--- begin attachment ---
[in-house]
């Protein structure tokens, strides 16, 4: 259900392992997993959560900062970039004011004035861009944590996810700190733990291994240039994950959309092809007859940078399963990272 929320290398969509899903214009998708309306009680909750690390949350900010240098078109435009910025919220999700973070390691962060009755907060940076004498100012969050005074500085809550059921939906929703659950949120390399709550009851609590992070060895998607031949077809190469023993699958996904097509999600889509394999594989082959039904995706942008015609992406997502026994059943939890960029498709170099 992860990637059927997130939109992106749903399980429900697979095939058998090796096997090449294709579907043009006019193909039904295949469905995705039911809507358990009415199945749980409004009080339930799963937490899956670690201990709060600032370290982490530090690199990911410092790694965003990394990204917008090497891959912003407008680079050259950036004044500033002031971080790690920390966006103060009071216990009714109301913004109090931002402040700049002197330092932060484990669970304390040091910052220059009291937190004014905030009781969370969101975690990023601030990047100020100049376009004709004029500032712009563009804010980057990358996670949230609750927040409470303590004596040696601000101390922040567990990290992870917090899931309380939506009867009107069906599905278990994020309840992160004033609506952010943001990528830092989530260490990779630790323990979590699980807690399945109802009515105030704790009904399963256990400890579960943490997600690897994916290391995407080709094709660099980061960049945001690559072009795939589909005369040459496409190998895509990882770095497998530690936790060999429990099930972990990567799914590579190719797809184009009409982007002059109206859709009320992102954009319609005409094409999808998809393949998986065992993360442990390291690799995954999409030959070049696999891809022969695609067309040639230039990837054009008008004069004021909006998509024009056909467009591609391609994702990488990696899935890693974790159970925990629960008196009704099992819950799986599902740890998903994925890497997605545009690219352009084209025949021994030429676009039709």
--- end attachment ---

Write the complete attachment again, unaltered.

[in-house]
């Protein structure tokens, strides 16, 4: 259900392992997993959560900062970039004011004035861009944590996810700190733990291994240039994950959309092809007859940078399963990272 929320290398969509899903214009998708309306009680909750690390949350900010240098078109435009910025919220999700973070390691962060009755907060940076004498100012969050005074500085809550059921939906929703659950949120390399709550009851609590992070060895998607031949077809190469023993699958996904097509999600889509394999594989082959039904995706942008015609992406997502026994059943939890960029498709170099 992860990637059927997130939109992106749903399980429900697979095939058998090796096997090449294709579907043009006019193909039904295949469905995705039911809507358990009415199945749980409004009080339930799963937490899956670690201990709060600032370290982490530090690199990911410092790694965003990394990204917008090497891959912003407008680079050259950036004044500033002031971080790690920390966006103060009071216990009714109301913004109090931002402040700049002197330092932060484990669970304390040091910052220059009291937190004014905030009781969370969101975690990023601030990047100020100049376009004709004029500032712009563009804010980057990358996670949230609750927040409470303590004596040696601000101390922040567990990290992870917090899931309380939506009867009107069906599905278990994020309840992160004033609506952010943001990528830092989530260490990779630790323990979590699980807690399945109802009515105030704790009904399963256990400890579960943490997600690897994916290391995407080709094709660099980061960049945001690559072009795939589909005369040459496409190998895509990882770095497998530690936790060999429990099930972990990567799914590579190719797809184009009409982007002059109206859709009320992102954009319609005409094409999808998809393949998986065992993360442990390291690799995954999409030959070049696999891809022969695609067309040639230039990837054009008008004069004021909006998509024009056909467009591609391609994702990488990696899935890693974790159970925990629960008196009704099992819950799986599902740890998903994925890497997605545009690219352009084209025949021994030429676009039709």